The big debate in Iceland these days is whether the legislature should approve an agreement with Great Britain and the Netherlands requiring the Icelandic government to repay losses incurred by the citizens of those countries resulting from the failure of Landsbanki's IceSave accounts. The stakes are high, and various commentators speculate that the ruling coalition will fall if the agreement is not ratified.
It is, however, time to step back and look at matters in a rational manner.
As matters stand, we're damned if we do, and damned if we don't. If we ratify the agreements, we'll be looking at a very strong possibility of a sovereign bankruptcy. If we don't, the strong implication is that Great Britain and the Netherlands will block further IMF assistance and Icelandic entry into the European Union, and do whatever else is within their power to send us back to the Stone Age.
Imagine that Iceland was a private corporation that had guaranteed the debts of one of its subsidiaries. Under American law, if the subsidiary had obtained funds through fraudulent means, then declared bankruptcy, the parent corporation's guaranty would be called in. If the parent was also in financial distress, it would likely file for bankruptcy itself.
The subsidiary's fraud would preclude it from discharging its debt, but the parent would likely be entitled to a discharge, absent a showing that it was aware of and participated in the fraud. The subsidiary's assets would be liquidated, and distributed among creditors, but the parent would likely submit a plan of reorganization that would permit it to cram down the guaranty obligation, paying only a portion of the remaining debt to the creditors.
"No problem boys, I'll take care of the bill." The Icelandic nation pays the bill, but Landsbanki owners and directors enjoy the feast: Icelandic cartoonist Halldór Baldursson's take on H.C. Andersen's fairy tale "Little Match-Seller Girl." www.mbl.is./halldor/
The bankruptcy filing would impair the parent's credit rating, but would not require replacement of the parent's management or otherwise damage its ability to function as a going concern.
British and Dutch authorities have already seized all of Landsbanki's assets in their countries, and are proceeding with plans to liquidate them to satisfy the IceSave obligations. As with any liquidation, the successful those efforts will be will depend in large part on matters outside any of the governments' control, such as the stabilization of property values, the market for the bank's assets, and the speed with which liquidity is required.
In Iceland, Landsbanki's collapse is attributed, at least in part, to Great Britain's decision on October 8, 2008, to invoke anti-terror legislation to freeze the bank's assets. Landsbanki appeared to be well-situated to survive as a going concern after another Icelandic bank--Glitnir--went into receivership on September 29, but the British regulators' action led to a run on Landsbanki, and forced it into receivership.
There are, to be sure, any legal and factual issues that can be debated: Did Great Britain's action cause Landsbanki's insolvency? Did Icelandic regulatory officials have enough facts at their disposal to foresee Landsbanki's imminent collapse? What legal obligation did the Icelandic authorities have to warn of Landsbanki's purported instability? Is the interest rate called for by the IceSave agreements punitive?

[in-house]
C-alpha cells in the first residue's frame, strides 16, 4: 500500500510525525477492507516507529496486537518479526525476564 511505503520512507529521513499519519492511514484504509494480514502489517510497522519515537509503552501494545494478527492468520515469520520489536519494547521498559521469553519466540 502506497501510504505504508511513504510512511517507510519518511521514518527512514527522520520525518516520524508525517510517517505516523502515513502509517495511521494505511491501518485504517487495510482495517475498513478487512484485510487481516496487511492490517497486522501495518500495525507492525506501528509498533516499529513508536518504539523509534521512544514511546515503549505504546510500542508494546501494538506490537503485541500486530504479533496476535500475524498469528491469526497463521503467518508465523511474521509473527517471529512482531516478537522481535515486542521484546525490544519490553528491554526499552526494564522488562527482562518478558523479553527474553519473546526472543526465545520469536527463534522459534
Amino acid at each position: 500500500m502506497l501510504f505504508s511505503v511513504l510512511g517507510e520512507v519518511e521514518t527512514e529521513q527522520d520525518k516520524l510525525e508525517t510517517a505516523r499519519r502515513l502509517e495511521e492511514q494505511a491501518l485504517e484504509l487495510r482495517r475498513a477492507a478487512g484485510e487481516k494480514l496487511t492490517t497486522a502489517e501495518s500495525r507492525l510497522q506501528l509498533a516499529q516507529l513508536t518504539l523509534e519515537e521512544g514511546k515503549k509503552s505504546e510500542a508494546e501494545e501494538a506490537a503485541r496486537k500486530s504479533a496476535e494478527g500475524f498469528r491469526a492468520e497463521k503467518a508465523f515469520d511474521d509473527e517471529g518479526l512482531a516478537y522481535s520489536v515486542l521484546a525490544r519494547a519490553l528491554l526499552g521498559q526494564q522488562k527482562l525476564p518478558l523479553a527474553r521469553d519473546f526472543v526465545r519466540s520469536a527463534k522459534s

Although Iceland's Finance Minister, Steingrímur J. Sigfússon, insists that ratification of the agreements is essential to the government's recovery plan, and implies that a North Korea-like pariah status is the only alternative, Professor Jón Daníelsson of the London School of Economics suggests that rejection of the agreements would simply imply that Iceland is not shirking from its responsibilities, but wishes to restart negotiations to achieve a fairer result for Iceland. Since the collapse of the entire EU banking system is no longer imminent, there is no gun to anyone's head.
Negotiations between sovereign states take time, and the stakes are so high for Iceland that we must be sure that we're getting a fair shake. No neutral third party has found the Icelandic government solely responsible for the IceSave deposits, so why is our government conceding the point? If this were a dispute among equals, I suspect the terms would not be so one-sided.
Iceland should reopen discussions, and request the assistance of a neutral third party (such as the United States or the Scandinavian countries) in negotiating a more equitable agreement. It cannot be in the long-term interests of any of the parties to these agreements to reduce the entire Icelandic nation to utter destitution. The terms of the current agreements would require severe cuts in health care, education, and infrastructure spending in Iceland, which would only serve to weaken our value as a trading partner and military ally.
I understand the depositors' anger towards the bankers who took their money and promised high returns. I sympathize with the newly-impoverished pensioners whose futures have suddenly been thrown into doubt. I appreciate the strong stand their governments have taken on their behalf. I despise the arrogance of the "New Viking" raiders who still cavort in London like princes with the money they stole from honest hard-working depositors.
The pain and loss they feel is exactly the pain and loss the vast majority of Icelanders feel. We, too, were bamboozled by their promises of easy cash. What we need now is for our government to stand up for us the way the British and Dutch governments have stood up for their citizens, and to reach an arrangement that is equitable for all.